Market authorisation, prequalification granted for Ebola vaccine
Less than 48 hours after the European Commission announced its decision to grant a conditional marketing authorisation for the recently developed Ebola vaccine, the World Health Organization (WHO) has prequalified the vaccine for the first time — a critical step that will help speed up its licensing, access and rollout in countries most at risk of Ebola outbreaks.
The injectable Ebola vaccine, Ervebo, is manufactured by Merck (known as MSD outside the US and Canada). It has been shown to be effective in protecting people from the Ebola virus and is recommended by the WHO Strategic Advisory Group of Experts (SAGE) for vaccines as part of a broader set of Ebola response tools.
The European Commission’s decision to grant marketing authorisation for the vaccine follows last month’s recommendation from the European Medicines Agency (EMA), which has assessed the benefits and risks of the vaccine. It also follows the recent announcement of a clinical trial for a second Ebola vaccine regimen (Ad26.ZEBOV, MVA-BN-Filo) that is now underway in the Democratic Republic of Congo, with the support of the EU’s Horizon 2020 research and innovation program.
Prequalification means that the vaccine meets WHO standards for quality, safety and efficacy. Due to the urgent public health need for an Ebola vaccine, WHO accelerated prequalification by reviewing safety and efficacy data as the information became available, resulting in the fastest vaccine prequalification process ever conducted by the organisation. United Nations agencies and Gavi, the Vaccine Alliance can procure the vaccine for at-risk countries based on this WHO recommendation.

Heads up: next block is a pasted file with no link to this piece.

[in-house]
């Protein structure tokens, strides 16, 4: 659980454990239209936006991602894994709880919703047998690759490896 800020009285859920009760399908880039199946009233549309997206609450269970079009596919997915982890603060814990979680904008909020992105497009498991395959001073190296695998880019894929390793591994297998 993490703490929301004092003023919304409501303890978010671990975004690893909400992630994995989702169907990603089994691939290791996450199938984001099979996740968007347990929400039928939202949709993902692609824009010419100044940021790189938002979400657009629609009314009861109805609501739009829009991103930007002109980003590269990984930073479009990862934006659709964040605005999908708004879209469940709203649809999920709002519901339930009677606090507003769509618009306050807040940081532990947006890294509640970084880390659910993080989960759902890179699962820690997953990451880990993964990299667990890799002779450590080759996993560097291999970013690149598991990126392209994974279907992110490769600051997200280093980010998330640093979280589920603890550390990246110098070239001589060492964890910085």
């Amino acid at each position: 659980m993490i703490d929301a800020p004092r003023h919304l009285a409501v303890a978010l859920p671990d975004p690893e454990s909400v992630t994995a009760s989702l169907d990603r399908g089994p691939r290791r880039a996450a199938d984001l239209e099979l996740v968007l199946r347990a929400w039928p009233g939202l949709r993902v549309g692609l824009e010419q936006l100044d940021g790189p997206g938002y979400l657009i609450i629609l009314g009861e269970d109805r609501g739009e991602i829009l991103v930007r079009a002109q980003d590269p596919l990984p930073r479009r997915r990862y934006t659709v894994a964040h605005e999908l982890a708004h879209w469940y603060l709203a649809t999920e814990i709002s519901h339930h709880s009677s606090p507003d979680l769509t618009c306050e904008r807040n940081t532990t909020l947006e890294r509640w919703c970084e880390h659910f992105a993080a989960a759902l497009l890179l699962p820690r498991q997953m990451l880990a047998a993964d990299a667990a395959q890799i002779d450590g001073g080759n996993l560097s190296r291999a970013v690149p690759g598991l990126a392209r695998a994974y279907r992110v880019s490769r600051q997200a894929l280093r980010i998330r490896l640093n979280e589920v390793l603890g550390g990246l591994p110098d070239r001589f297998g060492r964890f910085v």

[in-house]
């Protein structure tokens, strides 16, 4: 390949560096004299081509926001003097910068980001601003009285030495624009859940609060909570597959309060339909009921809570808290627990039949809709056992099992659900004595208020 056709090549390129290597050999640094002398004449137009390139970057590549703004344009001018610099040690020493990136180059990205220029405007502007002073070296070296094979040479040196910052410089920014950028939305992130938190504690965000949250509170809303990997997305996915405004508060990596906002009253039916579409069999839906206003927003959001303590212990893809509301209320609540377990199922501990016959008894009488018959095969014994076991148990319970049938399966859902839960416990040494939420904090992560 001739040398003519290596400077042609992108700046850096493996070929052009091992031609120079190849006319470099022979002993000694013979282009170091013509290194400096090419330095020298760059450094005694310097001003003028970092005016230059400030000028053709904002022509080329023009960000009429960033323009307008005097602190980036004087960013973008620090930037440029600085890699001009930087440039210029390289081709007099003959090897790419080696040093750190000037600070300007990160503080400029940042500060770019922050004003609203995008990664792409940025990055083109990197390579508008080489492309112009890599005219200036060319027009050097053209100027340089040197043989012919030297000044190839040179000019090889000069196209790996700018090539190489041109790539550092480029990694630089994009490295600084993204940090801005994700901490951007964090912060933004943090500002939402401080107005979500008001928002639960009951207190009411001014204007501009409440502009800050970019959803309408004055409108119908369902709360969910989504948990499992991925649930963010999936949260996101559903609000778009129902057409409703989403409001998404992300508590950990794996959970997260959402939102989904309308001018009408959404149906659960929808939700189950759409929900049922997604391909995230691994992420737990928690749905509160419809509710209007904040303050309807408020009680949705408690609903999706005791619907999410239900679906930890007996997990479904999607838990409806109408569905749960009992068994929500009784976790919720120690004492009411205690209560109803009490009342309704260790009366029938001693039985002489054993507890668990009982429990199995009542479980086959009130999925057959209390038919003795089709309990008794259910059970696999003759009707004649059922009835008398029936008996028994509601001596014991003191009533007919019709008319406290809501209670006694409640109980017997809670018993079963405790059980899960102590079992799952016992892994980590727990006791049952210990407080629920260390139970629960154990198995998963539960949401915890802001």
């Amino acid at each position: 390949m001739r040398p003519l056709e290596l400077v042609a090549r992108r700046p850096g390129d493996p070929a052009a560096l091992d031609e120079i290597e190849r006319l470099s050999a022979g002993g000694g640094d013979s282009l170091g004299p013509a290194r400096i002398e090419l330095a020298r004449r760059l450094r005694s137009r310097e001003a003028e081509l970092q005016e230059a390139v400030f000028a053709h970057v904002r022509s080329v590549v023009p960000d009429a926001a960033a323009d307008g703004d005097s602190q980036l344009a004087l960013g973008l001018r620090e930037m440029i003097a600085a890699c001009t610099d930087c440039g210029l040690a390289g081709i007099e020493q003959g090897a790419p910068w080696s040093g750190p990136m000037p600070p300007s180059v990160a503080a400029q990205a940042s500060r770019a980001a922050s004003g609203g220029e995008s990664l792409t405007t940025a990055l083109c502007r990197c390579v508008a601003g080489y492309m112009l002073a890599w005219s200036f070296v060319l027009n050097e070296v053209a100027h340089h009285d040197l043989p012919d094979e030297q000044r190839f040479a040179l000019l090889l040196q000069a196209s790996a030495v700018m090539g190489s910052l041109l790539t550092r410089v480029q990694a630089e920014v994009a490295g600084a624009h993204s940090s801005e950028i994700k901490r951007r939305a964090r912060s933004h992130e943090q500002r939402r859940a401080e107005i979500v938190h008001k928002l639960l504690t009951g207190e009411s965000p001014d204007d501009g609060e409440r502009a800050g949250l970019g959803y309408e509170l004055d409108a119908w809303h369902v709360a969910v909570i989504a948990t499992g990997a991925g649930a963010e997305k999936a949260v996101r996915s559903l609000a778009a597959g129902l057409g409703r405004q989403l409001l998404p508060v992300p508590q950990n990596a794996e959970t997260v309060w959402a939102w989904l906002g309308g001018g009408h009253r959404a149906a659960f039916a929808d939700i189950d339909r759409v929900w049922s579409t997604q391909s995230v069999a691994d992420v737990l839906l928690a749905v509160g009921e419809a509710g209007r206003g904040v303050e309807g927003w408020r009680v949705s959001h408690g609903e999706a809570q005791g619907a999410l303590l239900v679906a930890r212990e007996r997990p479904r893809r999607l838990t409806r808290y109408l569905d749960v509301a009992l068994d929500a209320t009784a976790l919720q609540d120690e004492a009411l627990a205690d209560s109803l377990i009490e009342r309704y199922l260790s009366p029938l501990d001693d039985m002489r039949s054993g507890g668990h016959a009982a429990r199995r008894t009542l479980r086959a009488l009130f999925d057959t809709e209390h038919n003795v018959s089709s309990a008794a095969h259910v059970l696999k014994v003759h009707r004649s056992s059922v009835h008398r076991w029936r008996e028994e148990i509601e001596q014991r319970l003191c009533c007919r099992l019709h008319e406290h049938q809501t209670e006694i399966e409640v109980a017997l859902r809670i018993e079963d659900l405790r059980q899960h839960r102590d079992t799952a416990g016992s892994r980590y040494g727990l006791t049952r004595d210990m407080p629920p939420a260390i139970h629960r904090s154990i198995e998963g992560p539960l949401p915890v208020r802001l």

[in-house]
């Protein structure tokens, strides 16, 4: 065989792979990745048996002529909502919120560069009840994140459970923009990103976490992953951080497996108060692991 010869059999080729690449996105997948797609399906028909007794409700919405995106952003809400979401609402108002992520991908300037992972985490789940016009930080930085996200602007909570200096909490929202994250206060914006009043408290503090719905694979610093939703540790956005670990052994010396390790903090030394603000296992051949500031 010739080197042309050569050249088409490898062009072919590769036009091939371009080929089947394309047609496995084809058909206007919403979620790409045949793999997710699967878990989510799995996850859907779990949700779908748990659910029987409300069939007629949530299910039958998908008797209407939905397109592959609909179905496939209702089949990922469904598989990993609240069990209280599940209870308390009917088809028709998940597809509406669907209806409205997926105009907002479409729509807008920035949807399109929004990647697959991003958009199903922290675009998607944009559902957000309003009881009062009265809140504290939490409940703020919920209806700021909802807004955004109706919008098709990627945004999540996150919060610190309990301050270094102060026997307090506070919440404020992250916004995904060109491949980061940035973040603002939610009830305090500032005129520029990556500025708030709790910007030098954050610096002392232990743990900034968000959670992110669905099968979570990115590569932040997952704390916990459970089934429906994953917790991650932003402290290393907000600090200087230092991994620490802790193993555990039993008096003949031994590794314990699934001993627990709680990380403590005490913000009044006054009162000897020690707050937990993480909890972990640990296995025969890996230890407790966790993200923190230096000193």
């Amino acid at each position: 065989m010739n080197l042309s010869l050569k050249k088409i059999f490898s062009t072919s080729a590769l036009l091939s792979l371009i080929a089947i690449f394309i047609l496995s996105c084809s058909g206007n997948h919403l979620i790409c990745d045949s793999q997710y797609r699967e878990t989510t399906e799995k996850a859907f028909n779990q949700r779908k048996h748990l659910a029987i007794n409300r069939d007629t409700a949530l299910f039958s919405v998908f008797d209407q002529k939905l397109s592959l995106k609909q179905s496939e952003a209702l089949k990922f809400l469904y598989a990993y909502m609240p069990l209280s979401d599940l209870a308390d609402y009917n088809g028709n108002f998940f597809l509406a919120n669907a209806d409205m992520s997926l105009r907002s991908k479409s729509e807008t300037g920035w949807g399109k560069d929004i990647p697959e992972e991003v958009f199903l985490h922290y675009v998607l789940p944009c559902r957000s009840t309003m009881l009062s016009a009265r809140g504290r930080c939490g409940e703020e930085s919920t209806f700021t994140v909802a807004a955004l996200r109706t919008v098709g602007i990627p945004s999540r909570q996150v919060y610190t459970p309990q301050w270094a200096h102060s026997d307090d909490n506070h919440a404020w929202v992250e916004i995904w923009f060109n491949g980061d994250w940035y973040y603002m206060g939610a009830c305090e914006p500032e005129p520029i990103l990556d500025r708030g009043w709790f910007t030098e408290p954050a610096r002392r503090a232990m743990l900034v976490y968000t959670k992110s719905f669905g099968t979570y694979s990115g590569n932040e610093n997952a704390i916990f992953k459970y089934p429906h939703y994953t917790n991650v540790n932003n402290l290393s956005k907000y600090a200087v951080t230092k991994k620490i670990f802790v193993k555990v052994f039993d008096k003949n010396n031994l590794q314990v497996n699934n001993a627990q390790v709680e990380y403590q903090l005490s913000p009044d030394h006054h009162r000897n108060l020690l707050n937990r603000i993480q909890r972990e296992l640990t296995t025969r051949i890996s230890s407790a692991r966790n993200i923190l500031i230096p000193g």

“This is a historic step towards ensuring the people who most need it are able to access this life-saving vaccine,” said WHO Director-General Dr Tedros Adhanom Ghebreyesus. “Five years ago, we had no vaccine and no therapeutics for Ebola. With a prequalified vaccine and experimental therapeutics, Ebola is now preventable and treatable.”
WHO is now facilitating licensing of the vaccine for use in countries at risk of Ebola outbreaks, based on the reviews and positive response of the EMA. WHO, with the support of EMA, has worked closely with many African regulators who have indicated they will quickly license the vaccine following the WHO recommendation. Licensed doses should be available from mid-2020.
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